Japan’s Financial Services Agency has added new parameters to crypto exchange regulations.
Ever since the Japan-based cryptocurrency exchange Coincheck was hacked to the tune of $500M in NEM tokens, the cryptocurrency industry has been under increased scrutiny by Japan’s regulatory entity the Financial Services Agency (FSA).
The FSA has put exchanges under the microscope, and has issued warnings to exchanges failing to bolster its cyber security measures, while suspending others for more glaring compliance issues. The watchful eye of the FSA has caused some exchanges to cease operations entirely and shut up shop. Others have fled for more crypto-friendly countries.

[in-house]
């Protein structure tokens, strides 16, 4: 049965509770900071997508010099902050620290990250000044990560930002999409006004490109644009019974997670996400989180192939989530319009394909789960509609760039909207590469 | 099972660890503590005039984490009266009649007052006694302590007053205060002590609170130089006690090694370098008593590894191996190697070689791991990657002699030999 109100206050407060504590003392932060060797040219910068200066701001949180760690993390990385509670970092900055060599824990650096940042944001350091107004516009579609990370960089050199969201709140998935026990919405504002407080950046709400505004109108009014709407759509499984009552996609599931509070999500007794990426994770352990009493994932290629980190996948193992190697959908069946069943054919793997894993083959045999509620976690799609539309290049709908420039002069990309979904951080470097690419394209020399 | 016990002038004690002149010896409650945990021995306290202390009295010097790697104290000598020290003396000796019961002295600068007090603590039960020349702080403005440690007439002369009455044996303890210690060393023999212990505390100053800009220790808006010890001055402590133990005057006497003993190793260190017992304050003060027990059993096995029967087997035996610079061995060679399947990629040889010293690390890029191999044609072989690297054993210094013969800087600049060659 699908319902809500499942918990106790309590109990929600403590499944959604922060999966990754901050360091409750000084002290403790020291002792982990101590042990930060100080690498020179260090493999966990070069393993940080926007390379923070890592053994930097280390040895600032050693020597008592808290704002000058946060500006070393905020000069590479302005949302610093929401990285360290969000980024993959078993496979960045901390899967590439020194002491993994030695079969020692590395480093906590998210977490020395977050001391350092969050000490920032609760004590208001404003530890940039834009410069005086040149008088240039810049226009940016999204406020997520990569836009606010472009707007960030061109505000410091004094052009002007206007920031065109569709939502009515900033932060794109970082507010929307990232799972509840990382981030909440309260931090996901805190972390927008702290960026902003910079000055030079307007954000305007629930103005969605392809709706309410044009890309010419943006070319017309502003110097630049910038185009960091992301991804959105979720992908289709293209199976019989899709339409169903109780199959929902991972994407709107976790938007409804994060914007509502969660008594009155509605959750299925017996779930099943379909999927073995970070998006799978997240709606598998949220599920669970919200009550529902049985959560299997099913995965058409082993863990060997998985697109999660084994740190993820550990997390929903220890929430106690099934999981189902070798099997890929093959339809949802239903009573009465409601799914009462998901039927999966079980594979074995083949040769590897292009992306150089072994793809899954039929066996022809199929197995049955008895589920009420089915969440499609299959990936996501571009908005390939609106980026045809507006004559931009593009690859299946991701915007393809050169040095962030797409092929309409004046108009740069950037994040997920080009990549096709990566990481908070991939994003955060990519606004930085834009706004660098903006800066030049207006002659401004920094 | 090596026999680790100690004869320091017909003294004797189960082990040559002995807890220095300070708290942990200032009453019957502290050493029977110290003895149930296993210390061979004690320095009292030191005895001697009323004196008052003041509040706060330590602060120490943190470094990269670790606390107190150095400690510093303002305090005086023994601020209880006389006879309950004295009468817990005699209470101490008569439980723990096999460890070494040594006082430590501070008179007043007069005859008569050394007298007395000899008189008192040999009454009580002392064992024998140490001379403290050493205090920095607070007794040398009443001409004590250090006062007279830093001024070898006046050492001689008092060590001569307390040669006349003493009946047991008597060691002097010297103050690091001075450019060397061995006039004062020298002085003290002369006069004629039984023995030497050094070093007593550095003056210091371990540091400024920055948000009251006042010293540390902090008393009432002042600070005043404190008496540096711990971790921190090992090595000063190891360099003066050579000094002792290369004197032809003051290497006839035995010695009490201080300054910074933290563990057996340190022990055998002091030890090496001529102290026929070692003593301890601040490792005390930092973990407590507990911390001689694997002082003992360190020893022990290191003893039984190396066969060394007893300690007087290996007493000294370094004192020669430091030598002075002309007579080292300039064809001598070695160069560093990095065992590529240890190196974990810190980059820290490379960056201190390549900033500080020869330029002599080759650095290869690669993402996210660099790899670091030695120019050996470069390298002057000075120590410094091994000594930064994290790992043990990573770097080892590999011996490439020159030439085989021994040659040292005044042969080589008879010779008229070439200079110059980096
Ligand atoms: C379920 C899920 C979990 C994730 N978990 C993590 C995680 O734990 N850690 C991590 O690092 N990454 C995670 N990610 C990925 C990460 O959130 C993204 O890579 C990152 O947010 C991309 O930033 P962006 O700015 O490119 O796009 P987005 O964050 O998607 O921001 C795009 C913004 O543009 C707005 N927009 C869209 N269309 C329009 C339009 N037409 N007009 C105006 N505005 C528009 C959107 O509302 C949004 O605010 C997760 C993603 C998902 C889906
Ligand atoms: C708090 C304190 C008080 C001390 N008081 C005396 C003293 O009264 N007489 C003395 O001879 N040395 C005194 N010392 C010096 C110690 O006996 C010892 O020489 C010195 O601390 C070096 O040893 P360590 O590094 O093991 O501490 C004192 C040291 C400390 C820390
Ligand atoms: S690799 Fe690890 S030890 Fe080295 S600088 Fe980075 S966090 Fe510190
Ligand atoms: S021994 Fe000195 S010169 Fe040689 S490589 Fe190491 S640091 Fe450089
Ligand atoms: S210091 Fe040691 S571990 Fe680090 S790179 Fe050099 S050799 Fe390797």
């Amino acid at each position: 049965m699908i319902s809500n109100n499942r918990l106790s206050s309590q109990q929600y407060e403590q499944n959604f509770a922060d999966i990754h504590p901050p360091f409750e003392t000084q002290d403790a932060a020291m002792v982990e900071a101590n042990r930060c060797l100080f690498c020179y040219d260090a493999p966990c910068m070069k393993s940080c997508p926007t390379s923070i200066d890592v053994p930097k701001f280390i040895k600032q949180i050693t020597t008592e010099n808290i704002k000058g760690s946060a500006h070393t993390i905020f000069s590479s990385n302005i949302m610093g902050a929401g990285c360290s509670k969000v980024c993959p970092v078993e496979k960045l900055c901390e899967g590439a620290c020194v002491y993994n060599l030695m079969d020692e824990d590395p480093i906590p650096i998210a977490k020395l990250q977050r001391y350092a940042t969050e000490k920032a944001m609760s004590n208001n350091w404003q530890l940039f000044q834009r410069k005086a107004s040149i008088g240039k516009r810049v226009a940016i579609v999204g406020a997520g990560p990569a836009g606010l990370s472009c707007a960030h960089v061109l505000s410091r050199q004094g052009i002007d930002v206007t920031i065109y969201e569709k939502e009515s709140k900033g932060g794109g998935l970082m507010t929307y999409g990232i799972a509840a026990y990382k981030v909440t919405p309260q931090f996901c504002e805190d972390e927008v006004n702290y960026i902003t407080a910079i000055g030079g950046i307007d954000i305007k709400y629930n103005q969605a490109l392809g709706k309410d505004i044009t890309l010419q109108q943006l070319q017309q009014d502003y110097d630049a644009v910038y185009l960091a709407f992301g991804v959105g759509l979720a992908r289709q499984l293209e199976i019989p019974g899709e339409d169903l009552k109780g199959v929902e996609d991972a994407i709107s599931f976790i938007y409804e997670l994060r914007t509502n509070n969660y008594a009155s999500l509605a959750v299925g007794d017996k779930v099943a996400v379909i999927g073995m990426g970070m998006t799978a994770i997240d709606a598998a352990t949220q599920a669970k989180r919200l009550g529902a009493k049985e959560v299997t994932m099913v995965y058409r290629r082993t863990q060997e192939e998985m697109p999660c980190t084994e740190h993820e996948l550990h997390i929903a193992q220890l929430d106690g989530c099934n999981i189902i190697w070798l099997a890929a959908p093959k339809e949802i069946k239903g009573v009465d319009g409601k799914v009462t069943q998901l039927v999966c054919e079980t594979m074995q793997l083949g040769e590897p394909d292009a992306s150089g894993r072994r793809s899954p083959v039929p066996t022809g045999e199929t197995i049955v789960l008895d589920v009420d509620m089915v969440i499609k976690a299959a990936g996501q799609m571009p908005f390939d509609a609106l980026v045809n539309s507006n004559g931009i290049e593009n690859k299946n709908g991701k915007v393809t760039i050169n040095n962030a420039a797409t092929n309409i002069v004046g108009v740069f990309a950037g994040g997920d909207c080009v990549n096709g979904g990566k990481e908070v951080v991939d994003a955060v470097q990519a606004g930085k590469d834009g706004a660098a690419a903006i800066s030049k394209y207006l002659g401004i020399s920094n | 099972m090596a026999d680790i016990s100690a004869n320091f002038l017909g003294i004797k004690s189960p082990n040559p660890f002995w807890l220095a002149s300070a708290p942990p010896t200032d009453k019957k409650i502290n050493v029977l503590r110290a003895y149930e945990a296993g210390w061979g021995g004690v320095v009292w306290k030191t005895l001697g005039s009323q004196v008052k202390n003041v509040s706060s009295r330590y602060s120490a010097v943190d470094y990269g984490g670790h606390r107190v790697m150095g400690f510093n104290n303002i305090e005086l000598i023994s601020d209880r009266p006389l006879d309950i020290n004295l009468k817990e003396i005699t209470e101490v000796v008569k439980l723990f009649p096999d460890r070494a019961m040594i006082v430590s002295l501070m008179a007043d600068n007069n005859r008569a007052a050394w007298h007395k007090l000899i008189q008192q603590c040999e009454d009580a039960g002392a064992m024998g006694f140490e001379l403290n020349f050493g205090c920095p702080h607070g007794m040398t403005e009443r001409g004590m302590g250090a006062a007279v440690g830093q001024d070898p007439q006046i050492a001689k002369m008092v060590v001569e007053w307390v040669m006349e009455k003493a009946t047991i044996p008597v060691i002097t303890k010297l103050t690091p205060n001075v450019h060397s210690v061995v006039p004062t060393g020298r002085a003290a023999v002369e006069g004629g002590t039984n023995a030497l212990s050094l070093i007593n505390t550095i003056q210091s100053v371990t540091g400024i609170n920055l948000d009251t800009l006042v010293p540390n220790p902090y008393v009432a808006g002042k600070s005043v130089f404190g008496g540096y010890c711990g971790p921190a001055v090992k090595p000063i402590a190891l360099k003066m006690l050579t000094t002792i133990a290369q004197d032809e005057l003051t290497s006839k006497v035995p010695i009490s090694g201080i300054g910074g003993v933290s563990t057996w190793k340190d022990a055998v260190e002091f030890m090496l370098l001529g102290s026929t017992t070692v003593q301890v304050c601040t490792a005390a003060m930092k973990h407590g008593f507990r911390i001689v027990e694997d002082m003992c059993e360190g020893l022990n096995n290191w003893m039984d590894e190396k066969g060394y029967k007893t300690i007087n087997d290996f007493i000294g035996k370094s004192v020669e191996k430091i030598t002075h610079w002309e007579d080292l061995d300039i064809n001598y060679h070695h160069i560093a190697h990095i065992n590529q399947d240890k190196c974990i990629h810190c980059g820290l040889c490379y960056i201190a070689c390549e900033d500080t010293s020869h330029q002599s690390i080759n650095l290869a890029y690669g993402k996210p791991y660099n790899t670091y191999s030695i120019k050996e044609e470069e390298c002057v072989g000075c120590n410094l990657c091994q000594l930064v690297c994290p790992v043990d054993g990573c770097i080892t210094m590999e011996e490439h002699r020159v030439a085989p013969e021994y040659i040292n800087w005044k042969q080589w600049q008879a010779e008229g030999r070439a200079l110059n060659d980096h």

As a result, a new self-regulatory body called the Japanese Cryptocurrency Exchange Association was formed to provide additional oversight over exchanges in the region.
After rumors of Japanese regulators targeting privacy-focused coins, Japanese newspaper Nikkei is reporting that the FSA has again laid out new regulatory stipulations for exchanges operating in the country. According to Nikkei, exchanges are now required to monitor customer accounts many times per day to search for any red flags or fluctuations. In addition, exchanges must manage client assets separately from those owned by the exchange. Assets must be stored on offline, cold storage systems only. Lastly, the FSA is imposing even stricter know your customer and anti-money launching checks like ID verification.
Exchanges must also delist privacy-focused alt coins, as rumors had previously suggested.
The FSA has inspectors en route to both new and already existing cryptocurrency exchanges to ensure new compliance measures are being implemented and abided by.